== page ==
More specifically [CC-Full], Reproduction includes the right: These allow the typical private end-use rights, which ODRL makes explicit in its Play, Display, Execute, and Print Permissions.

The Distribution [CC-Full] includes the right:

Both Reproduction and Distribution are examples of new semantics that are captured in the ODRL/CC Profile (see Appendix A and B).

Given now that there is an overlap in semantics of the new CC terms and the existing ODRL terms, new ODRL expressions will need to ensure that the final semantics are clear and unambiguous. For example, since the CC Reproduction right is a superset of the ODRL Print right, any expression including CC Reproduction and ODRL Print will be expressing the same rights. However, there maybe an issue if the Print included a Constraint, as then the two Permissions are in conflict. There is no general technical solution to this as the semantics involved are overlapping so care must be undertaken when creating such expressions.

However, in the cases were the rights holder does wish to be more specific with the CC Reproduction right, then the expression should not include the CC Reproduction right but only the more specific ODRL Permissions and Constraints. For example, the rights holder may only wish that their work be displayed (publicly and privately) and printed once (privately). In this case the expression would include the ODRL display and print with a Constraint, and the CC Distribution.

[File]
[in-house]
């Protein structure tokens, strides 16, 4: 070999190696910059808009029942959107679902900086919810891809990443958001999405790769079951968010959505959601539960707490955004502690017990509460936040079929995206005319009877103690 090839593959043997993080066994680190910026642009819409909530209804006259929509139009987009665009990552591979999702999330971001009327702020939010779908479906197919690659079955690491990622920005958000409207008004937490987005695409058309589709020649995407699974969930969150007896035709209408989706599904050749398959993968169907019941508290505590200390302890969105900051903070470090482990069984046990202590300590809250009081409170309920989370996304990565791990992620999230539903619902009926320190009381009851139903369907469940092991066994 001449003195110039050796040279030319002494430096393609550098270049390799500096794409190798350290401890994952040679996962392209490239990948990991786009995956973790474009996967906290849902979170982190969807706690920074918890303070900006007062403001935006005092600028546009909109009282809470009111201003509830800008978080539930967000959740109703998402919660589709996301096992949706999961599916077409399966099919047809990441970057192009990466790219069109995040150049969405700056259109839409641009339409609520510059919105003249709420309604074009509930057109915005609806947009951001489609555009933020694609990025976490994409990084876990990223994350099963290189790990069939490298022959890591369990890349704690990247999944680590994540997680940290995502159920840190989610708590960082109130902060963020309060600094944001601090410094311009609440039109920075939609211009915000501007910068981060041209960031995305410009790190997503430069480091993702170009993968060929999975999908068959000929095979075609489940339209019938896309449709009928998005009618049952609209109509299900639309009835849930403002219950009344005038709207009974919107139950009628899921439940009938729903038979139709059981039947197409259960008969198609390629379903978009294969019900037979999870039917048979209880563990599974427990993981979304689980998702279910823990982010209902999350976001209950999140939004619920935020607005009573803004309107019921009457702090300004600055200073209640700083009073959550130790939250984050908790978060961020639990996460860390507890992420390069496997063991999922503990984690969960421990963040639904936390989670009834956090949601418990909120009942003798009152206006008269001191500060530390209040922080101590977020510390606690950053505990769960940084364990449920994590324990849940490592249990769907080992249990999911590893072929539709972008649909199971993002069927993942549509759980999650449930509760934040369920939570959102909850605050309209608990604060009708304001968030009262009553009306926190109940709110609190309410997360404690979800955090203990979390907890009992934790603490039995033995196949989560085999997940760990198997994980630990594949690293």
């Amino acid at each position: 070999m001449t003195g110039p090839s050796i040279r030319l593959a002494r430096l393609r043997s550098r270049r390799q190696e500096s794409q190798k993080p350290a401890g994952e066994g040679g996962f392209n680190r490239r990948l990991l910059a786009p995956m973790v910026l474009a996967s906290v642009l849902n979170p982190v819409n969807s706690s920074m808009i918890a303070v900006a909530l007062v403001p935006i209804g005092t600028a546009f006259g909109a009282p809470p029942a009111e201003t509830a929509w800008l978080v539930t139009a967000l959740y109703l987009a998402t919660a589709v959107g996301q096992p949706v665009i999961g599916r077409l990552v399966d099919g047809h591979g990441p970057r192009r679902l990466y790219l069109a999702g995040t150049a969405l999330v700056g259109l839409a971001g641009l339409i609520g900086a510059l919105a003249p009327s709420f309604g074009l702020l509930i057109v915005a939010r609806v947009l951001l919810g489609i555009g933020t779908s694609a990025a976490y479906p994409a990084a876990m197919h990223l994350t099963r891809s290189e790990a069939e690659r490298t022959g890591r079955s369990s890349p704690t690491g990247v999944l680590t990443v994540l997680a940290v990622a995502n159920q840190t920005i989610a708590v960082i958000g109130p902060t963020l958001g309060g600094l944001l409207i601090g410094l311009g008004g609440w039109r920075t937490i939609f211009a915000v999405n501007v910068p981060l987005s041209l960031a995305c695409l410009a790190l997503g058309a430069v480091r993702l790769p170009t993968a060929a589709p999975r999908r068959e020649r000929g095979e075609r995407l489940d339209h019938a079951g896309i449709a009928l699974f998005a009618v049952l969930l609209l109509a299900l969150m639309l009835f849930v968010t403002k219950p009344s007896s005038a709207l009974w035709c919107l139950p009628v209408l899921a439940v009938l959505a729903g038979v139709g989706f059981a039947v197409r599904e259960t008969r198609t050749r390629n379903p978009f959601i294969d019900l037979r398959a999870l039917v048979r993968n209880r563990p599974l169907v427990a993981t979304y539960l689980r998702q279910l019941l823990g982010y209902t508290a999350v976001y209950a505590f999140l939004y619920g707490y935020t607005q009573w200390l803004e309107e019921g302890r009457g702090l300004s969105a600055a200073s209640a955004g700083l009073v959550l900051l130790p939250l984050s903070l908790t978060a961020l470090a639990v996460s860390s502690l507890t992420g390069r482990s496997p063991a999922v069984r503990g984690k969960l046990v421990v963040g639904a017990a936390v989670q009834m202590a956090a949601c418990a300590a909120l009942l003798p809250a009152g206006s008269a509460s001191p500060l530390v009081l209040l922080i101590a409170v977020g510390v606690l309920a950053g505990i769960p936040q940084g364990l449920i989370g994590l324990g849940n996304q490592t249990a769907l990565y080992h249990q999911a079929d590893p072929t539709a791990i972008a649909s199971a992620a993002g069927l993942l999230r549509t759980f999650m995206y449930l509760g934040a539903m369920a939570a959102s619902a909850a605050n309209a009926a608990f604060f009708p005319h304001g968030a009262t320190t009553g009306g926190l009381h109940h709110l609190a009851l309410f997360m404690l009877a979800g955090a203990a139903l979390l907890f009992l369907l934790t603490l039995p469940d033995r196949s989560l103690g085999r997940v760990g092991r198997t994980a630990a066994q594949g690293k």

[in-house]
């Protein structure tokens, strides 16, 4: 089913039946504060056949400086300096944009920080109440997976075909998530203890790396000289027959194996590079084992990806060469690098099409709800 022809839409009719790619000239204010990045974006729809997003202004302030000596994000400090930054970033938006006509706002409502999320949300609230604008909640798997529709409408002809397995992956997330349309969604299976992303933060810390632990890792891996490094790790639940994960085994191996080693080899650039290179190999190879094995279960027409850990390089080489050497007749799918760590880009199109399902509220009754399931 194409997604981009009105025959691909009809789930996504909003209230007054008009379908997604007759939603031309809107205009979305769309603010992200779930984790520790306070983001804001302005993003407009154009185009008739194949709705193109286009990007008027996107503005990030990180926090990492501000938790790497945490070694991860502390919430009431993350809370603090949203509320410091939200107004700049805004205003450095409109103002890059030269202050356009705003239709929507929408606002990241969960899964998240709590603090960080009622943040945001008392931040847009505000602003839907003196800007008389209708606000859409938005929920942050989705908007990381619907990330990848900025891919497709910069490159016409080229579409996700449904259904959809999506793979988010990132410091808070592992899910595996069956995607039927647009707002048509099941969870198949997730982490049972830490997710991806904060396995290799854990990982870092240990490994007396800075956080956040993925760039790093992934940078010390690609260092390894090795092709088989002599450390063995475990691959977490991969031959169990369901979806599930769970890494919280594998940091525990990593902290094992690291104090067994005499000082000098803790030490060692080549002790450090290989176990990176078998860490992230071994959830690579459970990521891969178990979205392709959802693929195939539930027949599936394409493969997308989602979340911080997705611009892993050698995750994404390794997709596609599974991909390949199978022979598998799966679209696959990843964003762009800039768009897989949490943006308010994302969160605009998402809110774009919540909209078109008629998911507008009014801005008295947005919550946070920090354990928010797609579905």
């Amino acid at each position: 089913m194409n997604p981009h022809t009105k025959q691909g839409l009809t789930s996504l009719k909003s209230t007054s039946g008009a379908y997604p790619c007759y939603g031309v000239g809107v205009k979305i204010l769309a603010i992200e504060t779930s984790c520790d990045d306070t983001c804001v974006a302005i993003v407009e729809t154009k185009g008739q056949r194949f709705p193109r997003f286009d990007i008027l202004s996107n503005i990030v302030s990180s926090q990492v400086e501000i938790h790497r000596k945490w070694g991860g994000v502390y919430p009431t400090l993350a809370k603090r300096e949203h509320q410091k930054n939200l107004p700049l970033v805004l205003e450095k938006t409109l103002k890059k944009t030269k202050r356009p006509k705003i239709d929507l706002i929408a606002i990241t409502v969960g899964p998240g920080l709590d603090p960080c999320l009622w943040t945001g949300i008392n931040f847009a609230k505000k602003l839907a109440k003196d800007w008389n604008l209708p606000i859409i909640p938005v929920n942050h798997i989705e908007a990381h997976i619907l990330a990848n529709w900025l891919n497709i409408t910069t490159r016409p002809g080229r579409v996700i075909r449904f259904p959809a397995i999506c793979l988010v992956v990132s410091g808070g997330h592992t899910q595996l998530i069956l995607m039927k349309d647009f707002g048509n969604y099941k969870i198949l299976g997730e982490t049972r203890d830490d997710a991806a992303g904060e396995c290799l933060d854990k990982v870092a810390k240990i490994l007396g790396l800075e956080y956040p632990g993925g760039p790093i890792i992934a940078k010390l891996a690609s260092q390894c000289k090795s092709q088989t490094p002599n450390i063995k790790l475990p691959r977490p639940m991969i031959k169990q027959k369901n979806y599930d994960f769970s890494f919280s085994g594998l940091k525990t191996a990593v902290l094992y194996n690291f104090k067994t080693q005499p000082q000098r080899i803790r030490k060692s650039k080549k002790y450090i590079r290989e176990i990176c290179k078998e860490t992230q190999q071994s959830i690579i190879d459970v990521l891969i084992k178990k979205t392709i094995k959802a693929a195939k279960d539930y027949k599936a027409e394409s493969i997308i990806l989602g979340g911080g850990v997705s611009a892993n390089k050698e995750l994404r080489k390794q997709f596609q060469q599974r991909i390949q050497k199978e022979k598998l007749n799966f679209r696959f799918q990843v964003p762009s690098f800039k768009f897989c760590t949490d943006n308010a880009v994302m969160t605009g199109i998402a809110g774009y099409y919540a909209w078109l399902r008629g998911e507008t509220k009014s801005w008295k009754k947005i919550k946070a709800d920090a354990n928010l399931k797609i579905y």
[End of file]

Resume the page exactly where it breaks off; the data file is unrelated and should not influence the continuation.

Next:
The current ODRL 1.1 model does not support the concept of CC Prohibitions. This is because the ODRL model indicates that if a right (permission) does not explicitly appear in the expression then it is not allowed. Hence, in an ODRL expression, if Commercial Use was prohibited, then it would simply not be mentioned in the XML code. Conversely, if Commercial Use was explicitly allowed (such as the ODRL Sell permission), then it would appear in the XML code.

There are two ways in which the CC Commercial Use semantics can be represented in ODRL. The first way would be to define Commercial Use in the negative and to make this an ODRL Constraint. The second way would be to utilise the existing ODRL Purpose constraint and define a URI for non-Commercial use. For the purposes of this Profile, it would be more flexible to define a new NonCommercialUse Constraint.

It would also be useful to add links from the ODRL expression to one of the standard CC Licenses. This will allow access to the human-readable versions of the CC semantics, as well as link the two machine expressions. The context of the entire ODRL expression can be used to indicate this reference link. Note, however, that referencing the CC License URI is an informative link - the ODRL expression is normative.

4 Example Scenarios